Affiliations German Mouse Clinic, Institute of Experimental Genetics, Helmholtz Zentrum München, German Research Center for Environmental Health, 85764, Neuherberg, Germany, Member of German Center for Diabetes Research (DZD), 85764, Neuherberg, Germany, Chair of Experimental Genetics, Center of Life and Food Sciences Weihenstephan, TU Munich, 85350, Freising-Weihenstephan, Germany

  • Dirk H. Busch,

    Affiliation Institute of Medical Microbiology, Immunology, and Hygiene, TU Munich, 81675, Munich, Germany

  • Lillian Garrett,

    Affiliation Institute of Developmental Genetics, Helmholtz Zentrum München, German Research Center for Environmental Health, 85764, Neuherberg, Germany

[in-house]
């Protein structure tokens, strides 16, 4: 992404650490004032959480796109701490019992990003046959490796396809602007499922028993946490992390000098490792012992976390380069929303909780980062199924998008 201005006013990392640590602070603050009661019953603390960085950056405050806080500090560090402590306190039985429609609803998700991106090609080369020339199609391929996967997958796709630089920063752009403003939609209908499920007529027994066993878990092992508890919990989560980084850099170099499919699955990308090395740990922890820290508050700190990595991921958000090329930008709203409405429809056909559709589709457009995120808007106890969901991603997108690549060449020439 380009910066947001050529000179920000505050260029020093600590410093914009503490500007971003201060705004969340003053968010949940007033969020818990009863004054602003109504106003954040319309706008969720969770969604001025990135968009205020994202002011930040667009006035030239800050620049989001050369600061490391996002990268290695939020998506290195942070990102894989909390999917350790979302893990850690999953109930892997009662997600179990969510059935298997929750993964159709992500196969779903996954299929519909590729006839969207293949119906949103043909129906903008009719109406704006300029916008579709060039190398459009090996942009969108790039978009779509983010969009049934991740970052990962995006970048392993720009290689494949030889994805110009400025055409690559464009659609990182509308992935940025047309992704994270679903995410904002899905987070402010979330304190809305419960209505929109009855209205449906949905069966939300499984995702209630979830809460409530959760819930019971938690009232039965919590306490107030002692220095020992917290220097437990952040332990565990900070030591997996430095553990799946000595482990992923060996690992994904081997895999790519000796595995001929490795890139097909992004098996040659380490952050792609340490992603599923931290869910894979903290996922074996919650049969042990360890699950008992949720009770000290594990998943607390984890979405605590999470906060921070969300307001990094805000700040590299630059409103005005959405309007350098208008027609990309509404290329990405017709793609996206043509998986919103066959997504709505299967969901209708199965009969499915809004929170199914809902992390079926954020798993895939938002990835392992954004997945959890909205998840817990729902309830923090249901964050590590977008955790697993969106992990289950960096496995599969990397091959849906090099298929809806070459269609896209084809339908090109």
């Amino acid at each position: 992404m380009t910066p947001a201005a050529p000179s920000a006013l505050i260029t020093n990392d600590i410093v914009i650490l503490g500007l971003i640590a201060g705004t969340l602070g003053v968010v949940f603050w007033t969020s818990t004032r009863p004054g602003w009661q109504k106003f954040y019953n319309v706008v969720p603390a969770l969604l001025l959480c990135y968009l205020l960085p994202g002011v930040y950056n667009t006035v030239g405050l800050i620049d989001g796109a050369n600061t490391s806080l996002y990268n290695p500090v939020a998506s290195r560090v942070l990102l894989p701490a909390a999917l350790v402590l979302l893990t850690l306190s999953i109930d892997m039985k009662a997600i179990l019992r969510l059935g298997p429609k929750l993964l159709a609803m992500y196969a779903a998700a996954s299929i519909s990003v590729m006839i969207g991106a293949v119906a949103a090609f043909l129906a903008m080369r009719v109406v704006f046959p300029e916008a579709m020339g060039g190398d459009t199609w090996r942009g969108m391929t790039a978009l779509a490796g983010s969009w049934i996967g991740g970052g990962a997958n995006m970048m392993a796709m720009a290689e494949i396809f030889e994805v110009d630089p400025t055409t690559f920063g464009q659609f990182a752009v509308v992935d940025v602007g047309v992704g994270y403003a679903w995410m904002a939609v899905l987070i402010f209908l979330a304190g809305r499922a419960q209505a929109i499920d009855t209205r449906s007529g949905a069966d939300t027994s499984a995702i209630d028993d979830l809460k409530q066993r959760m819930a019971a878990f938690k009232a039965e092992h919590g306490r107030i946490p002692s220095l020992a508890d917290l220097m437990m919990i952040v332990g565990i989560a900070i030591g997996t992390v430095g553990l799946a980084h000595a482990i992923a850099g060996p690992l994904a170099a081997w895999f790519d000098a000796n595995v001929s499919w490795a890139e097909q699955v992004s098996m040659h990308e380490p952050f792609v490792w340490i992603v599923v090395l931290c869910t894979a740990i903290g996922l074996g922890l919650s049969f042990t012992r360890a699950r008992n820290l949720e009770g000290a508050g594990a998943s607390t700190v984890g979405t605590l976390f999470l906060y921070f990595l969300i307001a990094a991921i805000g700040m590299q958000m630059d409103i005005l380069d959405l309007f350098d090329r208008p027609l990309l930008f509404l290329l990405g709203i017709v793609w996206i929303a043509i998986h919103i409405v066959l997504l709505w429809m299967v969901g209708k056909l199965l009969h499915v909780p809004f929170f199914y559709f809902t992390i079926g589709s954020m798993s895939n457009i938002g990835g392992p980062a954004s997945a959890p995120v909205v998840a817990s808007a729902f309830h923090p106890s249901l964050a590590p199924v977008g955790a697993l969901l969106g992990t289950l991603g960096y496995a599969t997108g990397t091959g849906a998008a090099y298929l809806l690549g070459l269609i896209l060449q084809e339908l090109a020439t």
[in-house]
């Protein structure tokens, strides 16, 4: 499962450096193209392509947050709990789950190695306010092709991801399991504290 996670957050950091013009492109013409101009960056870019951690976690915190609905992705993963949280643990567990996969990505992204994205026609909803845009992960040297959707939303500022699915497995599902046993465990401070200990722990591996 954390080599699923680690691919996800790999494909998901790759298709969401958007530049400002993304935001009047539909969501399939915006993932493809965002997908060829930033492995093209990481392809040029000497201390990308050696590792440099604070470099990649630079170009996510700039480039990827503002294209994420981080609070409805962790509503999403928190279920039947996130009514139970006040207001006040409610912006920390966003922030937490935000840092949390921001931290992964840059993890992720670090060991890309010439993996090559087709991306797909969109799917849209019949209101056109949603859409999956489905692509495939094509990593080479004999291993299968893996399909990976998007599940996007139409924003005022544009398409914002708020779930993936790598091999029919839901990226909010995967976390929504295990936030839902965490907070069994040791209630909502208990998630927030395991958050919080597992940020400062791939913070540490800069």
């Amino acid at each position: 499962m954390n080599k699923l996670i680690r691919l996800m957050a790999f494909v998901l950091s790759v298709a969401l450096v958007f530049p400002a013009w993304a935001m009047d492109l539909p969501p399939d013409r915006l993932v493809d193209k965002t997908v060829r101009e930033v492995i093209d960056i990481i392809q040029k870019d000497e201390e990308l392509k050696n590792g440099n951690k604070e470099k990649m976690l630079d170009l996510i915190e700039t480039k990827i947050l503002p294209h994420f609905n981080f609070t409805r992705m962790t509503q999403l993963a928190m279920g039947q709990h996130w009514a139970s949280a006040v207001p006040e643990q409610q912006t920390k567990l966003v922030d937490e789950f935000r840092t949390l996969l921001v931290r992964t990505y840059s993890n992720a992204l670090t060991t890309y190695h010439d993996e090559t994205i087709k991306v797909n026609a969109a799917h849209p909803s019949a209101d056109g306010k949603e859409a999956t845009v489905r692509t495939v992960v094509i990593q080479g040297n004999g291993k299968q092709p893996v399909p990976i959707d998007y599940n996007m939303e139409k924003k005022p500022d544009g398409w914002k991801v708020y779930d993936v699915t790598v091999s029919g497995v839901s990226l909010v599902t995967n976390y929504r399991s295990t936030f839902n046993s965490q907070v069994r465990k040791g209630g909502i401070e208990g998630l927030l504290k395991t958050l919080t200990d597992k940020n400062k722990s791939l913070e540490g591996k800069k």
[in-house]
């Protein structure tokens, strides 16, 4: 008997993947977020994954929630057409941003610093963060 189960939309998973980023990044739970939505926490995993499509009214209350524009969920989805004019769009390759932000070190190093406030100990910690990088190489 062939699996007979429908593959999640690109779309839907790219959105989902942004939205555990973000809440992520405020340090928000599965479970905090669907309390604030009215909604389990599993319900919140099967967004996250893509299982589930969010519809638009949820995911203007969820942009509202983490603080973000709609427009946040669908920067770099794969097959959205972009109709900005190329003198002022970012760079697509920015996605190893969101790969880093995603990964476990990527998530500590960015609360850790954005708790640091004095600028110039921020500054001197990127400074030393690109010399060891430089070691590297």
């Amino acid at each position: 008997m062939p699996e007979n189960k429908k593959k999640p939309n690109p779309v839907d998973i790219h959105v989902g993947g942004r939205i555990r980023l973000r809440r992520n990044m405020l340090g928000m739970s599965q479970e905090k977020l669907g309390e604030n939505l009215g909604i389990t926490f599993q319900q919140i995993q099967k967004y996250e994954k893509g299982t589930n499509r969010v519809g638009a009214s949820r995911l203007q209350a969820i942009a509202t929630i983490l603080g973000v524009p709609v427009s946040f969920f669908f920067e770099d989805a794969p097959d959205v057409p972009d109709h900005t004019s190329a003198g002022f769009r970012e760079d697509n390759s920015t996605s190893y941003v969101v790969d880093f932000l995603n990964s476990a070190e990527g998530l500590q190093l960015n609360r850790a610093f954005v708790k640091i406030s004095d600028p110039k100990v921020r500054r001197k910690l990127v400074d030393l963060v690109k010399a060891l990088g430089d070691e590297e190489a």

• Wolfgang Hans,

    Affiliations German Mouse Clinic, Institute of Experimental Genetics, Helmholtz Zentrum München, German Research Center for Environmental Health, 85764, Neuherberg, Germany, Member of German Center for Diabetes Research (DZD), 85764, Neuherberg, Germany

  • Sabine M. Hölter,

    Affiliation Institute of Developmental Genetics, Helmholtz Zentrum München, German Research Center for Environmental Health, 85764, Neuherberg, Germany

  • Marion Horsch,

    Affiliation German Mouse Clinic, Institute of Experimental Genetics, Helmholtz Zentrum München, German Research Center for Environmental Health, 85764, Neuherberg, Germany

  • Martin Klingenspor,

    Affiliation Molecular Nutritional Medicine, Else Kröner-Fresenius Center, TU Munich, 85350, Freising-Weihenstephan, Germany

  • Thomas Klopstock,

    Affiliations Department of Neurology, Friedrich-Baur-Institut, LMU Munich, 80336, Munich, Germany, German Center for Vertigo and Balance Disorders, University Hospital Munich, Campus Grosshadern, 81377, Munich, Germany